Embrace Boredom to Become More Creative
Boredom has a function: to detach you from current goals and find new ones.
Posted January 20, 2014 | Reviewed by Ekua Hagan
A girl called Holly Thompson yawned so hard in a boring school class that she dislocated her jaw and couldn’t close it again. The 17-year-old English schoolgirl had to be taken to the hospital where the doctor wedged her mouth open to re-engage her jaw.
Now I can only assume that her teacher didn’t allow pupils to browse tablet computers in the class. Otherwise, Holly could almost certainly have found distraction and stimulation, which would have pre-empted the embarrassing trip to the hospital accident and emergency department.
I know how irritated I feel when I see students browsing their smartphones while I am imparting my pearls of wisdom to them, but I suppose the challenge is for me to up my lecturing game sufficiently so as to make me more entertaining than... the entire internet?
So there’s the challenge. How precisely do you learn about the neuroanatomical connections of the prefrontal cortex or the joys of confirmatory factor analysis without having to put up with a bit of boredom? How can anyone who's trying to impart this knowledge possibly compete with Twitter and Facebook?
But outside of classes, you really have to try to be bored these days. The moment you feel that edgy sense of time slowing down that signals this unique emotion, all you have to do is flick on a game, send a tweet or search for a video of…bonobos playing chess?
And this is why it is so hard for even very smart students to stop fingering their screens for the 50 minutes of a lecture.
But isn’t this a good thing not to have to be rushing wedged-open-mouthed students to casualty?
Boredom means feeling your attention is not engaged on something either inside or outside your head. The restlessness which comes with it signifies a search for something — but you don’t know what. Time goes slowly and there is something gnawing and edgy about the restlessness that is not too pleasant.
Dorothy Parker said “the cure for boredom is curiosity,” and she was right. And in a state of boredom, it is entirely possible to become curious about the boredom itself — hmm, what is my mind doing — what am I thinking about — what am I feeling? Etc.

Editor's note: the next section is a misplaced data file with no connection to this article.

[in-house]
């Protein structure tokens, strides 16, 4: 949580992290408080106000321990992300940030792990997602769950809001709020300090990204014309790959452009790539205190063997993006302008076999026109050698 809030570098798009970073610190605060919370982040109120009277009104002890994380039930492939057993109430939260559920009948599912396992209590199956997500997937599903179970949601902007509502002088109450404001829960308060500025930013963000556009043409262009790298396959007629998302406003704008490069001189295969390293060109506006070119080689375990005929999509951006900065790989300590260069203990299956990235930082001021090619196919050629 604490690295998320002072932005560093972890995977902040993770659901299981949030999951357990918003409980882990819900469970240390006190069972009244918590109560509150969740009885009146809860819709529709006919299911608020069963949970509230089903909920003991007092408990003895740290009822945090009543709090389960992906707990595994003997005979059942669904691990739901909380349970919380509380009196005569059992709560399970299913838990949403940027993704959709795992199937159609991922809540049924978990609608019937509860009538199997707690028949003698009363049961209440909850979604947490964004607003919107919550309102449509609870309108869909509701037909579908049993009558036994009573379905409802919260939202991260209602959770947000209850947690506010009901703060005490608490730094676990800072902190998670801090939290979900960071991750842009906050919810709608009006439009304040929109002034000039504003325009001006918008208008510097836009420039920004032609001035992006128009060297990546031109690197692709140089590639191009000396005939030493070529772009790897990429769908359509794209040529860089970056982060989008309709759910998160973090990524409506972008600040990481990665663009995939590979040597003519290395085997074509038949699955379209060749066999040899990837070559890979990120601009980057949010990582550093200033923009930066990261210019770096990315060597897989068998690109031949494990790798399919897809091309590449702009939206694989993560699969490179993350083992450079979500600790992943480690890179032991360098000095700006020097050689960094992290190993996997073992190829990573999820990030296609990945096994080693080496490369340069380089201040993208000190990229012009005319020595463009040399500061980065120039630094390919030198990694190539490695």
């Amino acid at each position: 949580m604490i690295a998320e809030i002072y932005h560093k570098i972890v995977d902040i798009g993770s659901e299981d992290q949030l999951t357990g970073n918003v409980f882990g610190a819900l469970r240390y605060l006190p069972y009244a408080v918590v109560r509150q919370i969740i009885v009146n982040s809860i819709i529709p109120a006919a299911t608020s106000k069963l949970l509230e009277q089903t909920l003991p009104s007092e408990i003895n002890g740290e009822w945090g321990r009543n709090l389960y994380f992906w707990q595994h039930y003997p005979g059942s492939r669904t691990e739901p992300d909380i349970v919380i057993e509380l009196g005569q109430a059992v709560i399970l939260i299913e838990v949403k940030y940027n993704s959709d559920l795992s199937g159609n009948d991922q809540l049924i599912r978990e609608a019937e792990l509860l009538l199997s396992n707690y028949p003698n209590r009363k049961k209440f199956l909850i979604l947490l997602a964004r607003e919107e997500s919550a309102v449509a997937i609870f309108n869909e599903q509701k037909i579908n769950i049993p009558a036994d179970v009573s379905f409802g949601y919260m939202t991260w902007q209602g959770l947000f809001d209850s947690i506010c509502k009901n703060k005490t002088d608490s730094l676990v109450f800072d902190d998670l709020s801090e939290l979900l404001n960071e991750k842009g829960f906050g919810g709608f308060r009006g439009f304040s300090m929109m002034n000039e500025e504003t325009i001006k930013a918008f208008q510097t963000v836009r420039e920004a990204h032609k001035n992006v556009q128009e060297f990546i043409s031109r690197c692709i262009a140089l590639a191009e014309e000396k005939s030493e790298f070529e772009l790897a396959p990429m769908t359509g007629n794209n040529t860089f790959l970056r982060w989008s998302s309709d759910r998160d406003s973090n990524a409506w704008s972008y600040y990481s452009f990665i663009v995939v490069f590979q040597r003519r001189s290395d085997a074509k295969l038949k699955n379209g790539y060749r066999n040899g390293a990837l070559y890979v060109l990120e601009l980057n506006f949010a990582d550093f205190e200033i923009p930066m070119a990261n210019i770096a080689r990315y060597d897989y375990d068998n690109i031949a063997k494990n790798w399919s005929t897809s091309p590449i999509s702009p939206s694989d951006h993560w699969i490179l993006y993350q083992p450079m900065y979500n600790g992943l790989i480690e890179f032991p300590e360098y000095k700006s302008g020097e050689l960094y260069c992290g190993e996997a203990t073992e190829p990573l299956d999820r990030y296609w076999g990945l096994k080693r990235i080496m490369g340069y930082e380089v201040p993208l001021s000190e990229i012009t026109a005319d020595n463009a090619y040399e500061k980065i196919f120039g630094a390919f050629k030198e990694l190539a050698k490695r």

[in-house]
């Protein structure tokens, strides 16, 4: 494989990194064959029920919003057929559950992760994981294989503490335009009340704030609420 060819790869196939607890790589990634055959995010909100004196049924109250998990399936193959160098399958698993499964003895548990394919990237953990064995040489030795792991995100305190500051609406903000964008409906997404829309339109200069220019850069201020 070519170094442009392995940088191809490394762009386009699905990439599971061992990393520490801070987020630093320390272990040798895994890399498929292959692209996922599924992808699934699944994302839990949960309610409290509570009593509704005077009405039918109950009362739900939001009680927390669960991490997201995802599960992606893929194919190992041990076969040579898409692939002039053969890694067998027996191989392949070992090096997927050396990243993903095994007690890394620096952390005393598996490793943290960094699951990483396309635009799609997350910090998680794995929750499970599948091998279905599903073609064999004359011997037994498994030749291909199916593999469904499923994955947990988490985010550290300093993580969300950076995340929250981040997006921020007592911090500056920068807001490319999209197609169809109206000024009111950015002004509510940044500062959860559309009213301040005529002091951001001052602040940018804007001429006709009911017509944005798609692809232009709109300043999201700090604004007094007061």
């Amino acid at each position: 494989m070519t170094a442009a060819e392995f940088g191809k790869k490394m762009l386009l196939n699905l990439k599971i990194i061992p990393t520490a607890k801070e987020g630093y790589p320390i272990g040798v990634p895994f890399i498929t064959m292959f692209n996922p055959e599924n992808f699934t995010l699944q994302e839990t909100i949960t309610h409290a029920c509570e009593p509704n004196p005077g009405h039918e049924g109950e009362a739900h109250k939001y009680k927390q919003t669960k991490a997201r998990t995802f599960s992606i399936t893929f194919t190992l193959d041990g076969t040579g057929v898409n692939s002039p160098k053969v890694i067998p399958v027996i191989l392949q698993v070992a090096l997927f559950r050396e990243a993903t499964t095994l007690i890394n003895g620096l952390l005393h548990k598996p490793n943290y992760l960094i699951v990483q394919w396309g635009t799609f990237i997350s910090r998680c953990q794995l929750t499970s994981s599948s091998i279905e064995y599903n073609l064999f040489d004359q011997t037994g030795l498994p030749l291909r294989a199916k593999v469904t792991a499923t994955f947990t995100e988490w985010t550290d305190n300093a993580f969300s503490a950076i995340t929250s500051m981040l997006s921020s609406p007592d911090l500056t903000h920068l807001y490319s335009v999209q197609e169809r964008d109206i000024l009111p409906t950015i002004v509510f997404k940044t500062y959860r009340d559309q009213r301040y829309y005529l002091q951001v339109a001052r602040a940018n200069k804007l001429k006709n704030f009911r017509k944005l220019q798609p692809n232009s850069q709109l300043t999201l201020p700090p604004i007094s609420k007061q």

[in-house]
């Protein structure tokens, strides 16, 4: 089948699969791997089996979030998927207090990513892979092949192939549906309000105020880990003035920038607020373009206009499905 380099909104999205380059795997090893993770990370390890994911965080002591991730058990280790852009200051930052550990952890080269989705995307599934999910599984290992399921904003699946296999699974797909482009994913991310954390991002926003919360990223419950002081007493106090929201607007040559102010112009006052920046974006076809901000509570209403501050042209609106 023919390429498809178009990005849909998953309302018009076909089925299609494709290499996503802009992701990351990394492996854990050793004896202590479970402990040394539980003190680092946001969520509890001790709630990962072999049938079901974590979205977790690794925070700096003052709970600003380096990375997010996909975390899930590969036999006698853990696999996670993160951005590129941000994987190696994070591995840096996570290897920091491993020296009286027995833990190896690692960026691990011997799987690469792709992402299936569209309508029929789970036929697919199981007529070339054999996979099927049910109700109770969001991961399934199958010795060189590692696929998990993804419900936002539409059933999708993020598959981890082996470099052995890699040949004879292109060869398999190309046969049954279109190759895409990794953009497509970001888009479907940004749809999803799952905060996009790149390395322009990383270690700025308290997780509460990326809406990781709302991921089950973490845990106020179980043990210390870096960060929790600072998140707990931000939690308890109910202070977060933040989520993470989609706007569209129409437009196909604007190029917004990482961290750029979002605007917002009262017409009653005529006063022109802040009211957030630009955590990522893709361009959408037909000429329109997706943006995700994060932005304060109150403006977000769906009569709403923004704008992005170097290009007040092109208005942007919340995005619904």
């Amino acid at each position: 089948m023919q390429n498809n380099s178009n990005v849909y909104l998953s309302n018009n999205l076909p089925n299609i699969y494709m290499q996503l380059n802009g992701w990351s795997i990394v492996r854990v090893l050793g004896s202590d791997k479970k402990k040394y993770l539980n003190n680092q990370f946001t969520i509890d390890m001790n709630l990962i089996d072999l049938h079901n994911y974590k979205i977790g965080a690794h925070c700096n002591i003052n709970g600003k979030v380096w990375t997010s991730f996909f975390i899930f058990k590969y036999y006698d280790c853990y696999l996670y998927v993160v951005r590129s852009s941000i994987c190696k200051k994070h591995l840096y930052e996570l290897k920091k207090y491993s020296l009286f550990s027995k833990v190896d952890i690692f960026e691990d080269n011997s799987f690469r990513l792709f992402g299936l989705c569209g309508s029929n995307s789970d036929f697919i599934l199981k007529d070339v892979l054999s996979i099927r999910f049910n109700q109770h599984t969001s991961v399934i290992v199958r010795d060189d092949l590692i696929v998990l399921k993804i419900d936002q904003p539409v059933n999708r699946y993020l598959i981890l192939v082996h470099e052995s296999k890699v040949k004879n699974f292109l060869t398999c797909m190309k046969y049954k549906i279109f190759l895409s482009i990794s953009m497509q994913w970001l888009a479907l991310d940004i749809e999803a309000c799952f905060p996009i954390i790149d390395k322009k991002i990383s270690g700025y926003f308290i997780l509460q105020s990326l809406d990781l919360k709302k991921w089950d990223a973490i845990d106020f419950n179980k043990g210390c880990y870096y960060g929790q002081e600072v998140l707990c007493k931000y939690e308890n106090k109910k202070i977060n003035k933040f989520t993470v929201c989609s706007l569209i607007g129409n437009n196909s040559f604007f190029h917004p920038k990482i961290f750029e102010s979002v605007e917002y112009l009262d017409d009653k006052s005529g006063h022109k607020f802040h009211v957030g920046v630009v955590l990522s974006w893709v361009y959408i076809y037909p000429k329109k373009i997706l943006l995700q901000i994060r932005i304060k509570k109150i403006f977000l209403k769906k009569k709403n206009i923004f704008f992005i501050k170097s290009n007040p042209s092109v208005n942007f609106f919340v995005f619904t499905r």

In fact, people over-prone to boredom are less aware of their own emotional states and tend to focus their discontent externally, blaming the environment for not stimulating them rather than themselves for being insufficiently curious.
And this is important because — and here is a possible downside of all that boredom-averting technology — boredom has a purpose.
Boredom is an emotion that signals that your current goals are not getting your motivational juices flowing. We become sated with anything that is repeated again and again, and our brains are novelty-hungry. Eat your very favorite food a few times in a row and you will become bored with it. The thrill of that new car soon fades and romantic relationships have to settle into a slow thrum of everyday contentment after the thrilling passions of the initial romance.
Boredom is a signal that you are searching for new goals and the risk is that we can too-easily satisfy this restless drive — short-circuit it, even — by a simple swipe across the screens of our ubiquitous technology.
By not enduring the restless search which our boredom signifies, we may end up missing big goals which will take much longer — maybe even a lifetime — to satisfy.
By stopping ourselves from ever being bored, we risk feeding our curiosity with constant tidbits of intellectual junk food and blunt its appetite for sustained curiosity which is the lifeblood of great literature, science, and innovation.
Researchers in England showed that workers given a very boring routine task to do were much more creative immediately afterward than workers who were not bored. This makes sense because the boredom prevented their attention from latching onto a mind-occupying goal like watching a Youtube clip or reading tweets.
Boredom is the psychological equivalent of fallow fields in agriculture — where they are left without any crops for a while to allow them to regenerate.
Dorothy Parker went on to say that there is no cure for curiosity and this is true. Boredom may not be necessary where a person is driven by big goals and the big curiosity which they generate. Technology can be a great help in finding big goals, the risk is that for some, it may snuff out their appetite for the long hard slog that big questions and big curiosity demand.